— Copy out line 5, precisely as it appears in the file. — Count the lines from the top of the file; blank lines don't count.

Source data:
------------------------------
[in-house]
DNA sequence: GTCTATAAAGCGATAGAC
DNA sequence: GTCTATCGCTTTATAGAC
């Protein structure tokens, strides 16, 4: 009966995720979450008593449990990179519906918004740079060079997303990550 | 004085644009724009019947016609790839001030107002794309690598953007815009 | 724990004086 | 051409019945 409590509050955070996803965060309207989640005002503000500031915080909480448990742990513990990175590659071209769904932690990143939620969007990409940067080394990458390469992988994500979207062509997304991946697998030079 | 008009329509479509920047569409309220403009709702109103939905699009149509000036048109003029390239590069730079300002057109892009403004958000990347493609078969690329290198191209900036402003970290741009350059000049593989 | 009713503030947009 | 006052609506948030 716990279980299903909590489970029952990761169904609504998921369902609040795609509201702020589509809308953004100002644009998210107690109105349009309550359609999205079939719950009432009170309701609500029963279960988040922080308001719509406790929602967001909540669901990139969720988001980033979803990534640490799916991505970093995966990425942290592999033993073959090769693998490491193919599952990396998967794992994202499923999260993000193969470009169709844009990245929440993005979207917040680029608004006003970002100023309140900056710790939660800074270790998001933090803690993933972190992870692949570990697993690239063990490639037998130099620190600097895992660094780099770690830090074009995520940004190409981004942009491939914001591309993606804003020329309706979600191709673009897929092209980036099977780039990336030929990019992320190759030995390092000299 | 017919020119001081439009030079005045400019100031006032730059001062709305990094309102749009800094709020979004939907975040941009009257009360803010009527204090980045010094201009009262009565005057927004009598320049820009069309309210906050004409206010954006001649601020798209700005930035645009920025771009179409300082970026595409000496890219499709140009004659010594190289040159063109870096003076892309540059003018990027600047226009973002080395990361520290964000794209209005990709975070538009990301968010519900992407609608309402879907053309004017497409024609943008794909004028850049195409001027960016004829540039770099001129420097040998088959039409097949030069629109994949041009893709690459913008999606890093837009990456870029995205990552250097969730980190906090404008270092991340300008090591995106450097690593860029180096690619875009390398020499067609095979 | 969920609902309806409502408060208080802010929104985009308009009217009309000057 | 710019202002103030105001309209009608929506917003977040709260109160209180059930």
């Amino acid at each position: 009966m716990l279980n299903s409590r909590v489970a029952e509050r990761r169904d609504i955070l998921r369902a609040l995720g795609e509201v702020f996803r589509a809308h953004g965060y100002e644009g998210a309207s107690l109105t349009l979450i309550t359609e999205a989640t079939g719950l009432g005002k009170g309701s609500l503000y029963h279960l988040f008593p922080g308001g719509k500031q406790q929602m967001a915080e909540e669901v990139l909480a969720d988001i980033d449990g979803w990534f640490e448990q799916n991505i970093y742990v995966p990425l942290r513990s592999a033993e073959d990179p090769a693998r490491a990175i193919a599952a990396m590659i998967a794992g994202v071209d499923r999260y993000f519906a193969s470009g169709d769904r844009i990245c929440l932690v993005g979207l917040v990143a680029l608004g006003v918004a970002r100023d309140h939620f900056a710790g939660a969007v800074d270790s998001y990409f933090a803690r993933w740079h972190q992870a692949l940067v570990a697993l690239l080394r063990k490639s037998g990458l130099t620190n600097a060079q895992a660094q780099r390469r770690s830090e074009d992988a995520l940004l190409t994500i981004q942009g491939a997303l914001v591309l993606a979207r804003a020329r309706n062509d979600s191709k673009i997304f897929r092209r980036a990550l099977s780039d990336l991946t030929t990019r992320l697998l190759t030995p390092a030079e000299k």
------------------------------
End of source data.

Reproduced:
């Amino acid at each position: 009966m716990l279980n299903s409590r909590v489970a029952e509050r990761r169904d609504i955070l998921r369902a609040l995720g795609e509201v702020f996803r589509a809308h953004g965060y100002e644009g998210a309207s107690l109105t349009l979450i309550t359609e999205a989640t079939g719950l009432g005002k009170g309701s609500l503000y029963h279960l988040f008593p922080g308001g719509k500031q406790q929602m967001a915080e909540e669901v990139l909480a969720d988001i980033d449990g979803w990534f640490e448990q799916n991505i970093y742990v995966p990425l942290r513990s592999a033993e073959d990179p090769a693998r490491a990175i193919a599952a990396m590659i998967a794992g994202v071209d499923r999260y993000f519906a193969s470009g169709d769904r844009i990245c929440l932690v993005g979207l917040v990143a680029l608004g006003v918004a970002r100023d309140h939620f900056a710790g939660a969007v800074d270790s998001y990409f933090a803690r993933w740079h972190q992870a692949l940067v570990a697993l690239l080394r063990k490639s037998g990458l130099t620190n600097a060079q895992a660094q780099r390469r770690s830090e074009d992988a995520l940004l190409t994500i981004q942009g491939a997303l914001v591309l993606a979207r804003a020329r309706n062509d979600s191709k673009i997304f897929r092209r980036a990550l099977s780039d990336l991946t030929t990019r992320l697998l190759t030995p390092a030079e000299k």